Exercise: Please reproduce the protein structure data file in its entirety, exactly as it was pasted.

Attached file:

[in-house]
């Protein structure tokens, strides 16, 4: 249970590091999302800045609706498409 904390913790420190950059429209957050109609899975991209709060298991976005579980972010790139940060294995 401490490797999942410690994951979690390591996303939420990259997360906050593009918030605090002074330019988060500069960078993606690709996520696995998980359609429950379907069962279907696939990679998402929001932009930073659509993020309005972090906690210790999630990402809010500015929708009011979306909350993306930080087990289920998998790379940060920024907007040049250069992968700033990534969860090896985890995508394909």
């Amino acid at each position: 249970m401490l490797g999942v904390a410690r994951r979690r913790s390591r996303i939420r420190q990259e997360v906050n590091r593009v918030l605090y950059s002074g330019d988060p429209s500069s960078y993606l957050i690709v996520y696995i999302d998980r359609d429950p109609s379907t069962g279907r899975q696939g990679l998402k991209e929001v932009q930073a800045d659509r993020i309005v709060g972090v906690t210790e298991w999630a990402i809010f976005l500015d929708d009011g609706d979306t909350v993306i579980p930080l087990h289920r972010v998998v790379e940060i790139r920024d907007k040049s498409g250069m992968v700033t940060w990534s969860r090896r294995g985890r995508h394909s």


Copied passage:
[in-house]
């Protein structure tokens, strides 16, 4: 249970590091999302800045609706498409 904390913790420190950059429209957050109609899975991209709060298991976005579980972010790139940060294995 401490490797999942410690994951979690390591996303939420990259997360906050593009918030605090002074330019988060500069960078993606690709996520696995998980359609429950379907069962279907696939990679998402929001932009930073659509993020309005972090906690210790999630990402809010500015929708009011979306909350993306930080087990289920998998790379940060920024907007040049250069992968700033990534969860090896985890995508394909």
């Amino acid at each position: 249970m401490l490797g999942v904390a410690r994951r979690r913790s390591r996303i939420r420190q990259e997360v906050n590091r593009v918030l605090y950059s002074g330019d988060p429209s500069s960078y993606l957050i690709v996520y696995i999302d998980r359609d429950p109609s379907t069962g279907r899975q696939g990679l998402k991209e929001v932009q930073a800045d659509r993020i309005v709060g972090v906690t210790e298991w999630a990402i809010f976005l500015d929708d009011g609706d979306t909350v993306i579980p930080l087990h289920r972010v998998v790379e940060i790139r920024d907007k040049s498409g250069m992968v700033t940060w990534s969860r090896r294995g985890r995508h394909s």